Thursday morning Women in Aerospace hosted a breakfast at the Library of Congress featuring Congresswoman Gabrielle Giffords (D-AZ), chair of the space and aeronautics subcommittee of the House Science and Technology Committee. Much of her prepared remarks dealt with general space policy issues, as well as the need to get more women into the science and engineering workforce. In the Q&A that followed, though, she was asked about who she thought would be a good administrator, or at least what kind of person should be running the space agency. She didn’t offer any specific names, but she did outline three “totally different skill sets” she felt were needed for the “very tough job” of NASA administrator:
- Technical background. “You need to know what you’re talking about,” she said. Having engineering expertise, she said, was critical so that the administrator can critically evaluate any plans presented to him or her.
- Managerial skills. The large size of the agency requires someone to be able to manage the agency effectively. (This led to a discussion about how she plans to visit all the NASA field centers over the next two years, having started with a recent trip to nearby Goddard.)
- Political aptitude. This is tougher, she admitted. “This is a crazy place, right across the street here,” she said. “You have 435 people who think they know exactly the right way to do anything.” And that doesn’t include the Senate, home to “the 100 biggest egos on the planet.” Getting anything done in Congress, thus, requires skillful navigation of the political waters.
“The president has made some incredible appointments, and we’re looking for someone obviously who’s very talented, who’s got the vision, the expertise, and can make this happen,” she said. “We really have to make sure the president has good people in place so that they can get this job done. We can’t let this vision go.”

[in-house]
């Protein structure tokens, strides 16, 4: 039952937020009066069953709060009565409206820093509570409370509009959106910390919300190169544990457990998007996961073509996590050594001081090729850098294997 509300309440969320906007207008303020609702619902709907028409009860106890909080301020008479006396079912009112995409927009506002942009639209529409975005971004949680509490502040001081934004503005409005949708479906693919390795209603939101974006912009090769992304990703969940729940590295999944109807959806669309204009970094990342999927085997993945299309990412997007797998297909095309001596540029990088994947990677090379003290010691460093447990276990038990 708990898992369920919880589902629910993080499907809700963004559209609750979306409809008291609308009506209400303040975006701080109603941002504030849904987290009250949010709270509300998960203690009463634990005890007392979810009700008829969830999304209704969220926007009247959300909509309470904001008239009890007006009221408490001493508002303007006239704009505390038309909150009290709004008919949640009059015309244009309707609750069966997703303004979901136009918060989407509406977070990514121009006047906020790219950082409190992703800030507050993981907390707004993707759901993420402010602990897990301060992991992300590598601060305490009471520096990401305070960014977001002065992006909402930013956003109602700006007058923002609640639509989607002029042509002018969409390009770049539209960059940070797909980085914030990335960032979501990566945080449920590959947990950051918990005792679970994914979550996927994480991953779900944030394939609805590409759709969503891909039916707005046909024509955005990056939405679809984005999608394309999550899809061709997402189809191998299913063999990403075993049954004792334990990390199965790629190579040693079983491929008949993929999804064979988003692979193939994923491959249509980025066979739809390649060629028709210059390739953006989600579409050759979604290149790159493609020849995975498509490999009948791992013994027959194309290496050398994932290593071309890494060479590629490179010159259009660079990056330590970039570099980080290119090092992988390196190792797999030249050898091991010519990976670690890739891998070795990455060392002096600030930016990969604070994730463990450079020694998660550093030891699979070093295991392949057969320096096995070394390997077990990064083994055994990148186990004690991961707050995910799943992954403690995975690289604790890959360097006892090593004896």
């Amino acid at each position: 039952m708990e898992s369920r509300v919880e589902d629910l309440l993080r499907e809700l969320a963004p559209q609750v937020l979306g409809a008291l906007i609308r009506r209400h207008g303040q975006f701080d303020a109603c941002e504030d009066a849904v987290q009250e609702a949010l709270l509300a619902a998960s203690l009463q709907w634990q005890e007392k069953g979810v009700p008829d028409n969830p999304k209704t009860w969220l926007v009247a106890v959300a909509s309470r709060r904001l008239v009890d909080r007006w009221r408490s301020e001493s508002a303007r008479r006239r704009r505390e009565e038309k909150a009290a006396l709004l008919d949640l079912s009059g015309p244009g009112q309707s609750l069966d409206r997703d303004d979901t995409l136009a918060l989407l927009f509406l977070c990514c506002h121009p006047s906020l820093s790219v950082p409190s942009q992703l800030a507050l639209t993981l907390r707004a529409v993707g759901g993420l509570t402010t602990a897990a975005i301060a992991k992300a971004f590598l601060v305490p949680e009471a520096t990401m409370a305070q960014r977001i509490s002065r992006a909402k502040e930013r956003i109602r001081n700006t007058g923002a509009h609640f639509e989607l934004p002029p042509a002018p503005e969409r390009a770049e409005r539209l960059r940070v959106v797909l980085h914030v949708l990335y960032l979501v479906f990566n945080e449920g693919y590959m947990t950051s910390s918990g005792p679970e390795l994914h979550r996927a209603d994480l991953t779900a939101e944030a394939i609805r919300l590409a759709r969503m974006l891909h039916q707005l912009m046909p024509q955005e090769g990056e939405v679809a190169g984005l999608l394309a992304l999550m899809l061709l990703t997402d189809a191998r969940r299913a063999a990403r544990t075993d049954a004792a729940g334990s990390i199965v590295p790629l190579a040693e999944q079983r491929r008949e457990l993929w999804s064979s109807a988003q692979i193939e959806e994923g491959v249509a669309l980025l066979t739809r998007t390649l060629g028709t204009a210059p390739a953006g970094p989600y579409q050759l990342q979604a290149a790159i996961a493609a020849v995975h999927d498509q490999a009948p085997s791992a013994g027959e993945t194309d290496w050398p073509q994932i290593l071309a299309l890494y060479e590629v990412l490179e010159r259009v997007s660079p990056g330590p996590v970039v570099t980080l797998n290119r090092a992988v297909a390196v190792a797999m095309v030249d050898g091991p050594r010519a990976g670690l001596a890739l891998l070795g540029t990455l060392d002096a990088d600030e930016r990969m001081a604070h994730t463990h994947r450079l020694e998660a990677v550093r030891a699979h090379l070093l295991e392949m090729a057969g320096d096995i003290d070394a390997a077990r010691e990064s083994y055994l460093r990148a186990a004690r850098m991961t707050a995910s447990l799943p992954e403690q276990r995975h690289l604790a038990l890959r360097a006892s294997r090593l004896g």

It’s interesting to use these criteria against two individuals who may be finalists for the administrator position: Charles Bolden and Nick Lampson. Bolden clearly has the technical expertise, and arguably the managerial one (counting his time in the Marines and the private sector), but how politically savvy is he? Lampson, on the other hand, clearly has political aptitude, but has never run a large organization, and his technical background would largely be limited to what he picked up during his time focusing on space issues in Congress. (And it would make for some… interesting.. subcommittee hearings, as the ranking Republican on Giffords’ subcommittee is Rep. Pete Olson (R-TX), who defeated Lampson in November.) Then again, there may be no one left who is equally strong in all three of Giffords’ desired skill sets.
[Disclosure: I’m an officer of Women in Aerospace, but not involved in the selection of event programming.]